We have seen that, among Virginia’s public, 4-year college programs, the graduation rate of Pell grantees correlates strongly with the overall graduation rate of the school. We also have seen that (federal) Pell and (state) Commonwealth award holders on average graduate at lower rates than students who receive no financial aid. As well, the data show that students receiving other forms of support graduate, on average, at higher rates than students with no aid.
SCHEV has some more data on this subject.
Here we look at the 4-, 5-, and 6-year cohort graduation rates of the 2010-11 cohort of first time in college students at our Big Hitter universities. These data count graduations anywhere, not just at the starting institutions.
The All Students rates look like this:
The rates for students who do not receive any financial support are similar but mostly lower.
The differences between the two rates show some considerable differences between schools (and emphasize that averages do not tell the whole story).
The Pell grantees graduate at still lower rates (UVa excepted).
Or, in terms of the Pell rate vs. the no-support rate:
Here we see Pell grantees underperforming the no-support group except in the fifth and sixth years at THE University. It seems that UVa’s selection process works even better for Pell students than for the students who pay their own way. VCU is another story.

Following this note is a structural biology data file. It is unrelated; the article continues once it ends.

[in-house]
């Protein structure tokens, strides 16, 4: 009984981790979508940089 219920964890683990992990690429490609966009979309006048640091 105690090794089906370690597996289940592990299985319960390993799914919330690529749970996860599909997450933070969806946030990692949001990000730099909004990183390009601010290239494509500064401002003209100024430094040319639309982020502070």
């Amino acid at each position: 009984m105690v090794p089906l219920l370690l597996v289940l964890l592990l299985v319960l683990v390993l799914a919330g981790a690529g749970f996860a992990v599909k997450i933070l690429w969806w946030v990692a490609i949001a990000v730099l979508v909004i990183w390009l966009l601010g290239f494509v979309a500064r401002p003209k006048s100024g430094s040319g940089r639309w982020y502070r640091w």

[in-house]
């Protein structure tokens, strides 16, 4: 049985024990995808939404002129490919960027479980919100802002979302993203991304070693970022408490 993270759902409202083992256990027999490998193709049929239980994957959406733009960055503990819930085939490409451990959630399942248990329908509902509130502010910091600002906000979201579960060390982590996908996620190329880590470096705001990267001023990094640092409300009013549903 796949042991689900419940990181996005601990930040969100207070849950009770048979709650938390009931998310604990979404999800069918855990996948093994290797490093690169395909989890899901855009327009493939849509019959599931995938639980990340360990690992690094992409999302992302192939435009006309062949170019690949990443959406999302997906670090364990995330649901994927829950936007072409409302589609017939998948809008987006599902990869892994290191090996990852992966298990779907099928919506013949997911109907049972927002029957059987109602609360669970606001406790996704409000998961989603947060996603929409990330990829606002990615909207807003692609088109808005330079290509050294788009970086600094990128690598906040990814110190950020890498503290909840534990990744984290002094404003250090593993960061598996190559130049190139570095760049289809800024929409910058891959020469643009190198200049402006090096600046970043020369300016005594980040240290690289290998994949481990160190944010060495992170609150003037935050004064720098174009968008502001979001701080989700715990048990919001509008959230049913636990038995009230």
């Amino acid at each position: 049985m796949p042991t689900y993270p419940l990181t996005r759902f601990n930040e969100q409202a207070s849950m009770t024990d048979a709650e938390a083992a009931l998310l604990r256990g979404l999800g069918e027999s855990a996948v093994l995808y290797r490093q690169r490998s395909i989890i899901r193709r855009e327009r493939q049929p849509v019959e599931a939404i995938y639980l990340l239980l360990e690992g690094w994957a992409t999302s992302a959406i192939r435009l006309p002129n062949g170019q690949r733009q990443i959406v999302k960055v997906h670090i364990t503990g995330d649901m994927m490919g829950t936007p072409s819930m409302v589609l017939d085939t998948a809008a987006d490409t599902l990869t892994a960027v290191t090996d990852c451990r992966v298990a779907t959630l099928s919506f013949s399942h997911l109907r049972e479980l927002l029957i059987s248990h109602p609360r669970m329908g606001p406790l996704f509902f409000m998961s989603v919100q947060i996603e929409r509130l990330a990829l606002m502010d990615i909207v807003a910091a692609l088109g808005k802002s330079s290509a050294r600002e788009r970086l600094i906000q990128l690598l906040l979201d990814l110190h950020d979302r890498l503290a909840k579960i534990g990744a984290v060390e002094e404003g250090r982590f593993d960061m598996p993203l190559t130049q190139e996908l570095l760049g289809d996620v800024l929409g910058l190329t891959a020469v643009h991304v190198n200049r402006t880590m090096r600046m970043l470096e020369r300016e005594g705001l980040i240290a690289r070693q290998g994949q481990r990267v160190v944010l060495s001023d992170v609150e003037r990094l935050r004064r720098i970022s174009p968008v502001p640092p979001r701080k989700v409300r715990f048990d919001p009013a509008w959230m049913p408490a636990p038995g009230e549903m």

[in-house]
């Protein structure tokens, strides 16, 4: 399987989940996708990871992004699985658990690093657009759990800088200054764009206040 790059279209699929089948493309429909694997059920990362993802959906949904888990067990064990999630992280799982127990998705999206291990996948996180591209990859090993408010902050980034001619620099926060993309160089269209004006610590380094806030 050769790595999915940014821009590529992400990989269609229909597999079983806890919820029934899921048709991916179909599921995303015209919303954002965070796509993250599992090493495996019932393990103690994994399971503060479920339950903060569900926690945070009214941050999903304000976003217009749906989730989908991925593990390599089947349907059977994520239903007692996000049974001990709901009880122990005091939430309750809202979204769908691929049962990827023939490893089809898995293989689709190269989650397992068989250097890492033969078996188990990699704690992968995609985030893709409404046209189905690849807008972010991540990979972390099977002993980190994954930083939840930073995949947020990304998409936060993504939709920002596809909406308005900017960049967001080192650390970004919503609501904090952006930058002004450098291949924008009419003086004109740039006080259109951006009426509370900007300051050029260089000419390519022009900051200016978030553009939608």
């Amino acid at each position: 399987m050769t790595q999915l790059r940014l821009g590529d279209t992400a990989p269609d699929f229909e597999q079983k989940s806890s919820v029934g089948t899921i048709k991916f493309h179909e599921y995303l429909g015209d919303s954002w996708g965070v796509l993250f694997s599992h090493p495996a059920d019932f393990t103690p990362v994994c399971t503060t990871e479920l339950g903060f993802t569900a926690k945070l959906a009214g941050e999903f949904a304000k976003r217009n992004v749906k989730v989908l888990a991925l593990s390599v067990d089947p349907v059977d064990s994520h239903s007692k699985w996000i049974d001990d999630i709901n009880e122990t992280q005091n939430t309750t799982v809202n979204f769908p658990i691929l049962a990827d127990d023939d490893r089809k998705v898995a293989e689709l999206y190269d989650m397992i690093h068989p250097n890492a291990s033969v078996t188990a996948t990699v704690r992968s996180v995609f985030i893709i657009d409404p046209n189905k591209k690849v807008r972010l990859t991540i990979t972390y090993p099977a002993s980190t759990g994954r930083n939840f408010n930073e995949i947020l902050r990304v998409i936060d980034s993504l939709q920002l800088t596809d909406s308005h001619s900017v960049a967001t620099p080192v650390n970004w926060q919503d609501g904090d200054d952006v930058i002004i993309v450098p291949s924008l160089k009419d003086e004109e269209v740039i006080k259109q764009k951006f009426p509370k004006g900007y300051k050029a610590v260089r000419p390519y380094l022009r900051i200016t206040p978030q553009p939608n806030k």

The other group we have seen to underperform on average are the Commonwealth Award grantees.
UVa and W&M report no grantees (or at least fewer then ten; see the SCHEV suppression rules). Tech and Mason outperform here; VCU does not.
The athletic awards show a much different pattern.
Those are large differences. At six years, VCU graduated 13.7% more of its athletes than of its no-support students. Tech, 18.4% fewer.
BTW: At five and six years, W&M graduated 100% of the supported athletes. Consistent with its high overall rate, UVa graduated 90.2% at five years, 92% at six.
Next, here are the results for the other grant programs whose grantees, averaged over Virginia’s 4-year programs, outperformed the no-support group:
Perkins (Federal program for students enrolled in career & technical ed. programs):
Subsidized and unsubsidized Stafford loans:
Tuition waiver programs (mostly for employees and families; some for “older” citizens):
SCHEV-operated VGAP awards:
Notice the relatively high rate of 4-year degrees (and the widespread overperformance) among the work-study students.
Doubtless there are multiple factors driving these results. We might expect those to include the granting process, the selectivity of the school, the pool from which a school draws, and probably other factors.
Nonetheless these data suggest some tentative conclusions:
- UVa and W&M are skimming the cream from the population of students who receive financial support;
- As the earlier data suggested, the SCHEV-run VGAP awards are much more effective, in most cases, than the school-run Commonwealth awards;
- Some schools run counter to the average underperformance of the Pell and Commonwealth grantees (e.g., UVa on Pell; Tech and Mason on Commonwealth); and
- VCU’s relatively high graduation rate of athletes might suggest either careful selection and nurturing or corrupt grading practices. It would be good to know which.